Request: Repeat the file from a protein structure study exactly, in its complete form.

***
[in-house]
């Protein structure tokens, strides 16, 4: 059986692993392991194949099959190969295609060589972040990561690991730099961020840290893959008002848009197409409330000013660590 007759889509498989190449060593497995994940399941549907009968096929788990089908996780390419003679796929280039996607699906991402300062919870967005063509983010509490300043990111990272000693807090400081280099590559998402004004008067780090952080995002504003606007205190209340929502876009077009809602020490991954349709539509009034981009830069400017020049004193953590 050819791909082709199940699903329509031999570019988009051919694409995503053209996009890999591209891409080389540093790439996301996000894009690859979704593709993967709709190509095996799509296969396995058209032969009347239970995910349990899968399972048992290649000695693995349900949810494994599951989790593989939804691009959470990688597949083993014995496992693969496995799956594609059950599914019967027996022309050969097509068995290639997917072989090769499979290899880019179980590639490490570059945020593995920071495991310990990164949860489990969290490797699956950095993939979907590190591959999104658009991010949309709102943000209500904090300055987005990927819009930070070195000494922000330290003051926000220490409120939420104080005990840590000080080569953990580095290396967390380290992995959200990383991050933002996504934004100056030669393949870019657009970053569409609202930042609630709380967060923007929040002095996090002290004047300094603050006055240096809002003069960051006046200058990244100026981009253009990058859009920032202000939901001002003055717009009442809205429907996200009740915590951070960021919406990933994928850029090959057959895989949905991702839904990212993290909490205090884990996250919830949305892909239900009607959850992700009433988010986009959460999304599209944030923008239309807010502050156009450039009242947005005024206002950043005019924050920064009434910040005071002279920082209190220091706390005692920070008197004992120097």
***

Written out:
[in-house]
């Protein structure tokens, strides 16, 4: 059986692993392991194949099959190969295609060589972040990561690991730099961020840290893959008002848009197409409330000013660590 007759889509498989190449060593497995994940399941549907009968096929788990089908996780390419003679796929280039996607699906991402300062919870967005063509983010509490300043990111990272000693807090400081280099590559998402004004008067780090952080995002504003606007205190209340929502876009077009809602020490991954349709539509009034981009830069400017020049004193953590 050819791909082709199940699903329509031999570019988009051919694409995503053209996009890999591209891409080389540093790439996301996000894009690859979704593709993967709709190509095996799509296969396995058209032969009347239970995910349990899968399972048992290649000695693995349900949810494994599951989790593989939804691009959470990688597949083993014995496992693969496995799956594609059950599914019967027996022309050969097509068995290639997917072989090769499979290899880019179980590639490490570059945020593995920071495991310990990164949860489990969290490797699956950095993939979907590190591959999104658009991010949309709102943000209500904090300055987005990927819009930070070195000494922000330290003051926000220490409120939420104080005990840590000080080569953990580095290396967390380290992995959200990383991050933002996504934004100056030669393949870019657009970053569409609202930042609630709380967060923007929040002095996090002290004047300094603050006055240096809002003069960051006046200058990244100026981009253009990058859009920032202000939901001002003055717009009442809205429907996200009740915590951070960021919406990933994928850029090959057959895989949905991702839904990212993290909490205090884990996250919830949305892909239900009607959850992700009433988010986009959460999304599209944030923008239309807010502050156009450039009242947005005024206002950043005019924050920064009434910040005071002279920082209190220091706390005692920070008197004992120097």